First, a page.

Teaching others about social justice has been a goal of mine even before this program, but now I feel like I have more authority to speak on it. I am grateful for the experiences I went through this semester, as tiresome and exhausting as they were, because at least I was a part of something that changed me. I would rather be awake, tired, and cranky than ignorantly asleep constantly contributing to the pain of others. Even though I am cranky and tired when I am awake, with it comes hunger and drive for change and moving forward.

Hayley Huge (SJS)

When I think about everything I’ve done this semester, I can’t believe it’s already been fifteen weeks. In some ways I feel like we haven’t even made a dent. Gentrification is still happening, 3CDC hasn’t fallen to the ground, the development at Liberty and Elm is still on its way to being built, and Donald Trump is going to be our next president. I often get caught up in my desire to fix everything all at once and create a perfect and just society (I’ll admit I’m an idealist) and I forget that it can’t happen overnight. But last night’s Open House, particularly the presentation by the Lower Price Hill teachers, reminded me to appreciate the small victories, the person-to-person connections that keep us going everyday.

Looking back on this semester, there have been so many powerful moments, like the ones shared by my peers that have given me hope. Every single day working with the amazingly strong women at Intercommunity Justice and Peace Center (IJPC) has been empowering, but one morning stood out in particular. The day after the presidential election we sat in the office feeling defeated, Mel, Allison, and baby Colin, for whom I could not help feeling that we failed. Although we were disappointed, we did not wallow. We got to work. We sat around our table and drafted a letter, each of us providing our own thoughts and throughout it all supporting one another. It took an hour and a half to write a single page. But even though one person may have been able to do it faster, our result was something that reflected our shared community and feelings and because of this, it was infinitely better.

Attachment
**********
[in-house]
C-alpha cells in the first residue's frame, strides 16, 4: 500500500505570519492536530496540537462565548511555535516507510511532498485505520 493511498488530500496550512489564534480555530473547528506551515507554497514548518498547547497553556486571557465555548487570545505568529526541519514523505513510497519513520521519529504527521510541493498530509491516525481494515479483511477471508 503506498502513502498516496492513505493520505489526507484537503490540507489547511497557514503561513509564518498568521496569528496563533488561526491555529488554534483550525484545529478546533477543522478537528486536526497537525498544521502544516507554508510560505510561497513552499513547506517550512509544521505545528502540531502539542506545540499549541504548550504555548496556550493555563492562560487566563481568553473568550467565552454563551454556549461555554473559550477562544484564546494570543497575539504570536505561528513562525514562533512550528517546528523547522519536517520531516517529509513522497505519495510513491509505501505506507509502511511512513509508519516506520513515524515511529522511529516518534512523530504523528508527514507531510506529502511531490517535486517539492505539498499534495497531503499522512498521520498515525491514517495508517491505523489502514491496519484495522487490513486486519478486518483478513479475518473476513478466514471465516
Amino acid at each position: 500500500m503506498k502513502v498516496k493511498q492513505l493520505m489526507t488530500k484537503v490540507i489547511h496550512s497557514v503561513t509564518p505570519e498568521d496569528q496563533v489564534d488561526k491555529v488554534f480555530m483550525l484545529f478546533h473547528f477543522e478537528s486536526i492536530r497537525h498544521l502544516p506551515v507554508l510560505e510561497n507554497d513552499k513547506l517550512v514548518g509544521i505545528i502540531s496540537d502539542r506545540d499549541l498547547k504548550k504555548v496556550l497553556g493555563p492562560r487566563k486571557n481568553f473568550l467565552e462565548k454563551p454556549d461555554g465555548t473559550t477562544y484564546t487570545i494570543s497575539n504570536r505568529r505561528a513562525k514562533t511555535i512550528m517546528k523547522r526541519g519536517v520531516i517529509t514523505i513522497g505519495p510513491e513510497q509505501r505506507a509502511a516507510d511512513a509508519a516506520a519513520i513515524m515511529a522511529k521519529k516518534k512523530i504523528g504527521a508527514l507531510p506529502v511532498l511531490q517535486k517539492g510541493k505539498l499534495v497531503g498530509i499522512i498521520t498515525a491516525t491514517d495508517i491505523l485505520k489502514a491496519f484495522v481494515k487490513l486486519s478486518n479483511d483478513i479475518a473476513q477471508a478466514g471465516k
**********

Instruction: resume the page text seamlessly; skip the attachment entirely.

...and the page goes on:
Something that had been essential to my experience at IJPC (and the residency program as a whole) is the strong camaraderie and support between women. When IJPC started, it was founded by Sisters of Charity who empowered one another to embrace the fight for justice and peace. Today, people of all genders walk through the doors, but women’s empowerment is still central to the core of IJPC. Our walls are flooded with images of powerful women and feminist quotes. My favorite, which hangs right behind my desk, says “Progress for Women is Progress for All.” Being in such a space had been invaluable to me.

Outside of the classroom and my work I also found amazing work being done for social justice causes. I was very inspired by the efforts of Black Lives Matter Cincinnati and other groups. Every weekend was a different protest: Justice for Sam Dubose, NoDAPL, Defend DACA, Stop Trump, Pro- Choice, the list goes on. On one Saturday, after the election of Donald Trump and during the trial of Ray Tensing, two groups planned protests downtown. As the two met at a corner, they joined side by side. Hundreds of people walked together, holding posters and sharing chants. When the group finally stopped in Washington Park hundreds of people stood with their fists in the air, promising to keeping fighting for justice.

Coming from Oxford, where large actions like this are rare and in much smaller groups, being a part of these movements was extremely encouraging.

Every single day in this program changed me a little bit and inspired me a little more. Even on days when I didn’t want to get out of bed, thinking about all the other people in the community getting up too pushed me forward. There are so many people living in Over-The-Rhine, some of whom have been here for decades, who are doing things everyday to make their community better, not just for themselves, but also for their neighbors. I have tried to absorb this strength everyday and remember to stay empathetic, no matter what is going on in my own life. I’ve become a much better listener and a much more educated person because of my time here.

Alexa Brown (ART ED)